14.I make a finding that termination of the claimant’s employment was procedurally unfair, and I so declare.
15.It was not enough for the respondent to strife to show that the claimant could no longer perform the duties of a turn boy due to the injury, and hence termination. An injured or sick employee is entitled to be taken through the procedure set out in law before his employment can be terminated, and is entitled to be heard before termination. After all, being injured or falling sick does not necessary spell inability to work. If granted an opportunity to be heard, an employee may demonstrate that he is capable of performing duties within the employer’s enterprise other than those originally assigned.
16.The court in the case of Kenya Plantation & Agricultural Workers Union v Rea Vipingo Plantations Limited & another  eKLR held that an injured or sick employee did not lose their right to equality of opportunity under section 5 of the Employment Act 2007 and article 27 of the Constitution, On the basis of their being injured or falling sick. The court noted that employers have a duty to accommodate injured or sick employees based on the right to equal opportunity for all persons.
17.On the second issue, I award the claimant ten (10) months salary being compensation for unfair termination of employment. The claimant exhibited a payslip showing that his basic salary was KSh 16,112 per month. This was not disputed by the respondent. The equivalent of ten months’ salary is Ksh 16,112X10= 161,120.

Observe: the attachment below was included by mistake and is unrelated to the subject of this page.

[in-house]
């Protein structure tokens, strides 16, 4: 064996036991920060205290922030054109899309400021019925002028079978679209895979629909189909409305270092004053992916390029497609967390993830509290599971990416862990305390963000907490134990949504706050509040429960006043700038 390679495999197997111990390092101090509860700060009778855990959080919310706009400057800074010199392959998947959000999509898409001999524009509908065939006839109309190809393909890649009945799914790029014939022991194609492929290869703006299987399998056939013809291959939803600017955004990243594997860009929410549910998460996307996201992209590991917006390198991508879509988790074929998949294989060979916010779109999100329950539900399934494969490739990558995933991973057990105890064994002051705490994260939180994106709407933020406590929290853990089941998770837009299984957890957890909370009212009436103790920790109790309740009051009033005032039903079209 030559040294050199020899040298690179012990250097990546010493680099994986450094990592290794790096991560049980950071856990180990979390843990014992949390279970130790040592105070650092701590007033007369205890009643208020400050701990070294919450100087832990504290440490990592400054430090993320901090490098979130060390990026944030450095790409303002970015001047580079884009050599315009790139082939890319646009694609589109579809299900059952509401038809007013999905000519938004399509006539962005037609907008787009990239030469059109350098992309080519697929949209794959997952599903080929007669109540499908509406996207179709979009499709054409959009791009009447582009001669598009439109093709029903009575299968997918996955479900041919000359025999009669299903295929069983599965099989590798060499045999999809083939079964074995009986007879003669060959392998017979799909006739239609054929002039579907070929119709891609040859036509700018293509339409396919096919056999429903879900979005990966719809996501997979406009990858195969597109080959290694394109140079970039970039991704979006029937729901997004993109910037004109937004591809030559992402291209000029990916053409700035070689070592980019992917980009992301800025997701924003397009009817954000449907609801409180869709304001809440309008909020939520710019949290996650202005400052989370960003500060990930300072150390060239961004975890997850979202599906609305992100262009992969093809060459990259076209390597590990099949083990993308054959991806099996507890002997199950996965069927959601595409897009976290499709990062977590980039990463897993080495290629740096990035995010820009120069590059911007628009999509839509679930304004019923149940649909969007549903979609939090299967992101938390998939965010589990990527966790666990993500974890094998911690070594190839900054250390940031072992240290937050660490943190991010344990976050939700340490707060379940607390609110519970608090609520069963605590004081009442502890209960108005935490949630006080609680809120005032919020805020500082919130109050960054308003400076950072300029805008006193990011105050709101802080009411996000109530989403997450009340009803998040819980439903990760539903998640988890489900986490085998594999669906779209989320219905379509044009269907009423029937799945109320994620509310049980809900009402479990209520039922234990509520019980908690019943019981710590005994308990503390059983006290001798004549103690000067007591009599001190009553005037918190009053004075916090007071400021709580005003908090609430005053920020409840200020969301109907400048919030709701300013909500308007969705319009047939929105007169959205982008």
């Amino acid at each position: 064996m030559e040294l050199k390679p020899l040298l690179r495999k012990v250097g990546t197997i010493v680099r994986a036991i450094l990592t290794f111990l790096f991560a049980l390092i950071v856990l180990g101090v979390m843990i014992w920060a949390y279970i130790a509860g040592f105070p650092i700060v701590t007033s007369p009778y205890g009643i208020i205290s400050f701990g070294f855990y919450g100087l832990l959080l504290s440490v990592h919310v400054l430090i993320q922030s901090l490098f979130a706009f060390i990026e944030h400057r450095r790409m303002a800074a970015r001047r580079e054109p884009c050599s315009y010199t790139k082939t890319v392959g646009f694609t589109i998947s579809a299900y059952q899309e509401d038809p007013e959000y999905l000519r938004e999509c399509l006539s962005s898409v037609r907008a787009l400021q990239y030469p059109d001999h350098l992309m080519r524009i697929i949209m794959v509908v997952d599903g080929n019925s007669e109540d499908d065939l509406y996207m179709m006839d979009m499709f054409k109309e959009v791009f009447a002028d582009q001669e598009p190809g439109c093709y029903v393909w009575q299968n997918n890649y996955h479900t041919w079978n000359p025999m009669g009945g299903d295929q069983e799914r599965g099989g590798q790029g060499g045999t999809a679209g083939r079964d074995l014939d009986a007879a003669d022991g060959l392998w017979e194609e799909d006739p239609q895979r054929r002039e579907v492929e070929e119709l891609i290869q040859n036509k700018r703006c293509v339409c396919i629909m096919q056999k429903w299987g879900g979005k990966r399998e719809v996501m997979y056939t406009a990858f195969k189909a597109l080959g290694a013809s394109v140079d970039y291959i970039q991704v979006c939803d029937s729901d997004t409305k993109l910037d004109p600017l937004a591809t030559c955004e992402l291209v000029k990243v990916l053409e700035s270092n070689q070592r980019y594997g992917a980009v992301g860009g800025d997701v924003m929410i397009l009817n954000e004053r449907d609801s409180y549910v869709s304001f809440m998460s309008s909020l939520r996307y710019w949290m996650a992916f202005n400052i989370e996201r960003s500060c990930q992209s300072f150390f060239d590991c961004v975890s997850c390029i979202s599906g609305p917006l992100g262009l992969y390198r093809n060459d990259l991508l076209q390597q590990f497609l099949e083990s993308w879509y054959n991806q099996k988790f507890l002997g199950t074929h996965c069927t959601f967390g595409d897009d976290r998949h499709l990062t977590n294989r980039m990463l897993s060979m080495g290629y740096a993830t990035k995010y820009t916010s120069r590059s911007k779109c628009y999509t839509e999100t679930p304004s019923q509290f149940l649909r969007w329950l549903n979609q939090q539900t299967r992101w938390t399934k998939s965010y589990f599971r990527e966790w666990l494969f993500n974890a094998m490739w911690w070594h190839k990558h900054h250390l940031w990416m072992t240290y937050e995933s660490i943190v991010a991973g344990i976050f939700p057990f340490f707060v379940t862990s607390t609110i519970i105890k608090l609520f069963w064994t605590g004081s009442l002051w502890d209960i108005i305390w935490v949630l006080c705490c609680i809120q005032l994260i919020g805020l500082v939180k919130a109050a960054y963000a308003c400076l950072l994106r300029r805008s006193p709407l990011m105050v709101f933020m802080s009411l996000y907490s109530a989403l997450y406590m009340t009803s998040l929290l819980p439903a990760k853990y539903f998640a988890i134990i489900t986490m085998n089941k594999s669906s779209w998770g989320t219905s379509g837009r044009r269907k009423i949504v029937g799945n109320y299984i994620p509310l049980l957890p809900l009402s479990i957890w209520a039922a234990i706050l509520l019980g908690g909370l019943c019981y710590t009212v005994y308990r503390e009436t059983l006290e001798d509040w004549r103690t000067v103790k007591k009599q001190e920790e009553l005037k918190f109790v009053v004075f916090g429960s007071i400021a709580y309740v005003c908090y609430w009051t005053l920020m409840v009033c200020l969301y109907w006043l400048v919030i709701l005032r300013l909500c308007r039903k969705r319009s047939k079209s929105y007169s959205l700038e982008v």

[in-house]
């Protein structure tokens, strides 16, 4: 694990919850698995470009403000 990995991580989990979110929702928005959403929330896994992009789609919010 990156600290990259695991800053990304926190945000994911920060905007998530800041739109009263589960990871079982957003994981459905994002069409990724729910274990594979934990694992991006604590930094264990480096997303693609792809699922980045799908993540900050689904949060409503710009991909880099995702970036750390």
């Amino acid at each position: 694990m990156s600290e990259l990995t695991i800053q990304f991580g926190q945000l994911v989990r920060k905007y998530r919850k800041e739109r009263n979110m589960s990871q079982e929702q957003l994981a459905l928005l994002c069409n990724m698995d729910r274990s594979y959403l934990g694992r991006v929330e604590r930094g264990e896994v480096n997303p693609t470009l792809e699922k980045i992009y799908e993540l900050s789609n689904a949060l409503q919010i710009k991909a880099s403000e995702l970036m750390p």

18.The claim for salary for the months of September 2016 to February 2017 is declined. The claimant pleaded and testified that his employment was terminated in August 2016. The claim for three months salary in lieu of notice is declined as the claimant admitted having been paid some KSh 111,820, whose calculation the respondent pleaded included two months’ pay in lieu of notice.
19.It is to be noted, for record purposes, that the amount calculated and paid to the claimant by the respondent did not include compensation for unfair termination of employment.
20.Finally, and having considered written submissions filed by counsel for both parties, judgment is hereby entered for the claimant against the respondent for KSh 161,120 being compensation for unfair termination of employment.
21.The awarded sum is subject to statutory deductions pursuant to section 49(2) of the Employment Act.
22.The respondent shall issue the claimant with a certificate of service pursuant to section 51(1) of the Employment Act. This shall be done within 30 days.
23.The claimant is awarded costs of the suit and interest at court rates.
DATED, SIGNED AND DELIVERED AT MOMBASA THIS 10TH DAY OF NOVEMBER 2022AGNES KITIKU NZEIJUDGEOrderIn view of restrictions on physical Court operations occasioned by the Covid-19 Pandemic, this Judgment has been delivered via Microsoft Teams Online Platform. A signed copy will be availed to each party upon payment of court fees.AGNES KITIKU NZEIJUDGEAppearance:No appearance for claimantMr Omollo for respondent